Our perception of pain is defined by our experience.
Pain is simply a response triggered by a stimulus. It is our body telling us that something is wrong. Receptors recognise the stimulus, it sends a signal to the brain telling us of the disruption. Then we react.
The physiology is the same for everyone (barring any dysfunction or abnormality), yet the way we experience it is different.
Consider a boxer or a martial artist. The first time you jump into the ring and get punched in the face, it will hurt. It would probably stop you in your tracks. You brain would go into overdrive as it tries to make sense of the situation and how to react.
However, as you gain experience in the ring, you adapt. The punch has a lesser effect. The punch itself does not get softer, in fact, it is probably more powerful as you face stronger opponents. Yet, the way you perceive pain (i.e the stimulus of being punched, has changed.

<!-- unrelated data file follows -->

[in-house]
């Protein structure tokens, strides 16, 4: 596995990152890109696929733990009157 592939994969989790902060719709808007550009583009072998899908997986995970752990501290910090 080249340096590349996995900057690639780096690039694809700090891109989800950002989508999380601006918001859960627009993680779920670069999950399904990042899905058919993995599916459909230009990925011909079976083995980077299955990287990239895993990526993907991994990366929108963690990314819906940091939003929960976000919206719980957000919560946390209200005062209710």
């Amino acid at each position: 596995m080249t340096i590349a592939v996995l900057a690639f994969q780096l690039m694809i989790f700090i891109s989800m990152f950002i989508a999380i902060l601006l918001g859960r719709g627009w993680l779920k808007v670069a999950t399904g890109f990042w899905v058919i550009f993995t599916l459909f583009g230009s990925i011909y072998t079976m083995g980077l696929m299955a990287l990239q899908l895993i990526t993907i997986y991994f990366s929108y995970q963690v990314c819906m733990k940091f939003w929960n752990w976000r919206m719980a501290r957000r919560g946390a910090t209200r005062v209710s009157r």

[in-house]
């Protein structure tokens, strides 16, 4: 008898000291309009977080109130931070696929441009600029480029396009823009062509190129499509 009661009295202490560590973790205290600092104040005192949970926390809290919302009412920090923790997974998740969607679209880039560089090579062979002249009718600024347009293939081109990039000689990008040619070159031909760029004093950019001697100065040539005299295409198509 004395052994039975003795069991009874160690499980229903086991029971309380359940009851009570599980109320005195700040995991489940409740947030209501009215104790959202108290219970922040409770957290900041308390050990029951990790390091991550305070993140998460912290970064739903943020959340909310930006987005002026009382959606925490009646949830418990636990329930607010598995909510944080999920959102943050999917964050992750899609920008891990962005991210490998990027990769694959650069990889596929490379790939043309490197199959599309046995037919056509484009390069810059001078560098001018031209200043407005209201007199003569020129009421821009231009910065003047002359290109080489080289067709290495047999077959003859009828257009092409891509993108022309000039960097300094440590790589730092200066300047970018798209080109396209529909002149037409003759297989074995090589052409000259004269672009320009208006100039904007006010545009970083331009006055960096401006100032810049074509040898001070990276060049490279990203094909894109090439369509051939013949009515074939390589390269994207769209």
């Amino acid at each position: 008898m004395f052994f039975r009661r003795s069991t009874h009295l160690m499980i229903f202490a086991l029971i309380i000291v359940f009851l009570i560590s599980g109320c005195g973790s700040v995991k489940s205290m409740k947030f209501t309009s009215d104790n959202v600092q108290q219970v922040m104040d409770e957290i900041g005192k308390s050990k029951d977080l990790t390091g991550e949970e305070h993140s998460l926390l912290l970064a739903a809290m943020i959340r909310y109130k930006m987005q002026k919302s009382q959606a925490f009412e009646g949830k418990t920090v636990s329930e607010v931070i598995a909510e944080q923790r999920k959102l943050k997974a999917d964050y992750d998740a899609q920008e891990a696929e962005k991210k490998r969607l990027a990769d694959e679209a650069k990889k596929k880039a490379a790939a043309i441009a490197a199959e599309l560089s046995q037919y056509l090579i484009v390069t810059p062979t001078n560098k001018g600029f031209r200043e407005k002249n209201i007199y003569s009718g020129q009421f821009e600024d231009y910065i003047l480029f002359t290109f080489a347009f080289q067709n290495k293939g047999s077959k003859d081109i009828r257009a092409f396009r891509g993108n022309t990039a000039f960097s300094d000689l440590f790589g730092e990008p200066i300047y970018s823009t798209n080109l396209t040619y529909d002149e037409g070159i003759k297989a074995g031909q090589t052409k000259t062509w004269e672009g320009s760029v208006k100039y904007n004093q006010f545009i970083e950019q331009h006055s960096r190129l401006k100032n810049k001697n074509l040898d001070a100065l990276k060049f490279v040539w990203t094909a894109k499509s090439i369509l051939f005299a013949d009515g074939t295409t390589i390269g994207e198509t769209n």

You are more resilient. You may not be prepared for the punch itself, but you can fall back on your training and previous experience. The way you now respond to the stimulus has changed.
There is a shift in your brain. It has learnt that pain is a part of the process.
Adaptation has occurred. The pain isn’t going to stop you.
Pain and suffering is unavoidable. Therefore, we must learn to overcome it and move forward.
Otherwise, you’ll hit the canvas and be out for the count.